Following the relocation of a Soviet-era statue in Tallinn in April of 2007, Estonia fell under
a politically motivated cyber attack campaign lasting twenty-two days. Perhaps the best known attacks
were distributed denial of service attacks, resulting in temporary degradation or loss of service on
many commercial and government servers. While most of the attacks targeted non-critical services
like public websites and e-mail, others concentrated on more vital targets, such as online banking and
DNS. At the time of this writing – more than six months after the cyber attacks – no organization or
group has claimed responsibility for the cyber attacks, although some individuals have been linked
with carrying them out.
This paper will argue that the key to understanding the cyber attacks that took place against Estonia
in 2007 lies with the analysis of an abundance of circumstantial evidence that ran parallel to the cyber
attacks. These consisted of political, economic and information attacks on Estonia, as well as isolated
cases of physical violence. Clear political signatures were even detected in the malicious network
traffic. All told, it is clear that the cyber attacks were linked with the overall political conflict between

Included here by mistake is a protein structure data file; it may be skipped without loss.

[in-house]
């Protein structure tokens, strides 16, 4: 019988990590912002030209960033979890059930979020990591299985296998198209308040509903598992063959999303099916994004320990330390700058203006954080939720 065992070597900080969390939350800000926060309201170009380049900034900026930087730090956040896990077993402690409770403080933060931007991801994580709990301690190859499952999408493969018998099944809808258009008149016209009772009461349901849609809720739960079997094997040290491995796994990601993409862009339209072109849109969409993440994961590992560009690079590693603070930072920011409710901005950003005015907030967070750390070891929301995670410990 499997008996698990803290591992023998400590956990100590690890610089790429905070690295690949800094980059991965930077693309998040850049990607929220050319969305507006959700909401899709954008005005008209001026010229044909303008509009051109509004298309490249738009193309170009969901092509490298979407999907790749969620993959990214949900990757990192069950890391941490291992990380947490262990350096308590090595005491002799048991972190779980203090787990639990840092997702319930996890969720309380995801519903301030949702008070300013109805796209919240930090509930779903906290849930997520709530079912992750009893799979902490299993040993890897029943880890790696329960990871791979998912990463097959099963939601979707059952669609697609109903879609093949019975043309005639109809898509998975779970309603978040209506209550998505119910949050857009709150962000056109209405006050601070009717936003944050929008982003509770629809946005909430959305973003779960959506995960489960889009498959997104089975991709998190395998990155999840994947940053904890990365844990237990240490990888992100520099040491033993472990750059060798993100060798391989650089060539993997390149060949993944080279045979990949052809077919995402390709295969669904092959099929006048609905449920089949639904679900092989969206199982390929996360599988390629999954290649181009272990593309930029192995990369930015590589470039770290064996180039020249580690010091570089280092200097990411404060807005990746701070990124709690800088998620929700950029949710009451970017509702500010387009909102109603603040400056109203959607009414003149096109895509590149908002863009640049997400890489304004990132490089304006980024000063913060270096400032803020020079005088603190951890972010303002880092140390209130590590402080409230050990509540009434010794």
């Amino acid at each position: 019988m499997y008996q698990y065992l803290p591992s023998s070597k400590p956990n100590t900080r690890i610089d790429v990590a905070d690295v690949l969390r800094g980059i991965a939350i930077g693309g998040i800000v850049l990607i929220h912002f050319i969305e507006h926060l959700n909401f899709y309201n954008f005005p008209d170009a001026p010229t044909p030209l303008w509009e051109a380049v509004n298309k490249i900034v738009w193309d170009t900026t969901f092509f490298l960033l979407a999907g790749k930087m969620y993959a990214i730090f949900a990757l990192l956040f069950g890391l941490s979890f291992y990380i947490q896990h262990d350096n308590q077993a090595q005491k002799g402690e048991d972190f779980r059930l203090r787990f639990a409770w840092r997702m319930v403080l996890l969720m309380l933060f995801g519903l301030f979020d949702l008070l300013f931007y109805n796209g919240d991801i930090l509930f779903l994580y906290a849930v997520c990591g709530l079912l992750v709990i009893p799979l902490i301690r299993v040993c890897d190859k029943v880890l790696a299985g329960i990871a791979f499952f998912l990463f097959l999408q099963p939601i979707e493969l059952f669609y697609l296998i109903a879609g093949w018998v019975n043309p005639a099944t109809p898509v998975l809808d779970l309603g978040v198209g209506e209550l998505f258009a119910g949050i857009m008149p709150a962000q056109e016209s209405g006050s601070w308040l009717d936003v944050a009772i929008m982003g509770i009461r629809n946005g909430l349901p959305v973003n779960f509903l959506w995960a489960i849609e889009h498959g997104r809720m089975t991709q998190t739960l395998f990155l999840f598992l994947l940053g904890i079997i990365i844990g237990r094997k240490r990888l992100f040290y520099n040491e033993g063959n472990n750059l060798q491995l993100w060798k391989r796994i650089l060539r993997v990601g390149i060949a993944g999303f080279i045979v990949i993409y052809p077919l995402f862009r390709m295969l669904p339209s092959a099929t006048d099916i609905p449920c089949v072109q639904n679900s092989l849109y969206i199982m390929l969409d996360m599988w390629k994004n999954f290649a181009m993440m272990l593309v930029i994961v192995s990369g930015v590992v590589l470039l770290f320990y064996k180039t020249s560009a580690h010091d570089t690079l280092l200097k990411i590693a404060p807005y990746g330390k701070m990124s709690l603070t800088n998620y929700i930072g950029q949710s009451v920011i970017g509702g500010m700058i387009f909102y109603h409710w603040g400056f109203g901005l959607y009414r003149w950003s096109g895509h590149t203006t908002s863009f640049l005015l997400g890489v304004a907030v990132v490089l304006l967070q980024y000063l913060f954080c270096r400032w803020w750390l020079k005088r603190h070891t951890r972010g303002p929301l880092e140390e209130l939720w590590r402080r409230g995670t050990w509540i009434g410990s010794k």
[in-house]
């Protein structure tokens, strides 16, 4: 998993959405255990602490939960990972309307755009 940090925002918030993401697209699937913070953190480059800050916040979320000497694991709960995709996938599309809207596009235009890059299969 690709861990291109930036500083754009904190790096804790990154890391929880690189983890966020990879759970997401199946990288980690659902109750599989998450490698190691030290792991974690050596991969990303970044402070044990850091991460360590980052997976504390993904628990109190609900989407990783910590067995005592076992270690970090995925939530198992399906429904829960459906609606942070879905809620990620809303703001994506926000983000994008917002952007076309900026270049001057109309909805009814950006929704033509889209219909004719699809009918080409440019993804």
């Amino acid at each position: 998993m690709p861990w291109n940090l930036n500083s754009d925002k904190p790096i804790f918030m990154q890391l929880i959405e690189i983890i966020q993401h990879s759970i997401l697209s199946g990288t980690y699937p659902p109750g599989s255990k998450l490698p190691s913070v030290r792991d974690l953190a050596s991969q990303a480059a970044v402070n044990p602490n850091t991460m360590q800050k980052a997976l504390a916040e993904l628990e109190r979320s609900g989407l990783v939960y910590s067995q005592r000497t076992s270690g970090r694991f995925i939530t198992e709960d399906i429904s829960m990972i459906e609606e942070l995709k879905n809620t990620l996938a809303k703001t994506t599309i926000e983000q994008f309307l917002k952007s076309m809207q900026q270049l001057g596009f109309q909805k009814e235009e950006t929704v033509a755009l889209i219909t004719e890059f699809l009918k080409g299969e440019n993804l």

Estonia and Russia.
While some analysts have considered last year’s events in Estonia an international, grass roots,
display of public opinion, there are some direct and many indirect indications of state support behind
what can be best described as an information operation. By information operation, the author means
the use of information and information technology to affect the decisions and actions of an opponent.
The paper will give an overview of the major events and provide an analysis of the attacks from the
information warfare perspective. The paper will also discuss some of the potential problems with using
the Internet as a field of battle by lone hackers, terrorist groups and states. To a minor degree, the
paper will also cover the difficulties associated with investigating and analyzing international cyber
attacks. The objective of this paper is not to implicate a specific organization or entity, but to provide a
wider view to the cyber attacks that were carried out against Estonia in the spring of 2007.
Published in: Proceedings of the 7th European Conference on Information Warfare and Security, Plymouth, 2008.
Ottis, R. (2008). Analysis of the 2007 Cyber Attacks against Estonia from the Information Warfare Perspective. Proceedings of the 7th European Conference on Information Warfare and Security, Plymouth, 2008. Reading: Academic Publishing Limited, pp 163-168.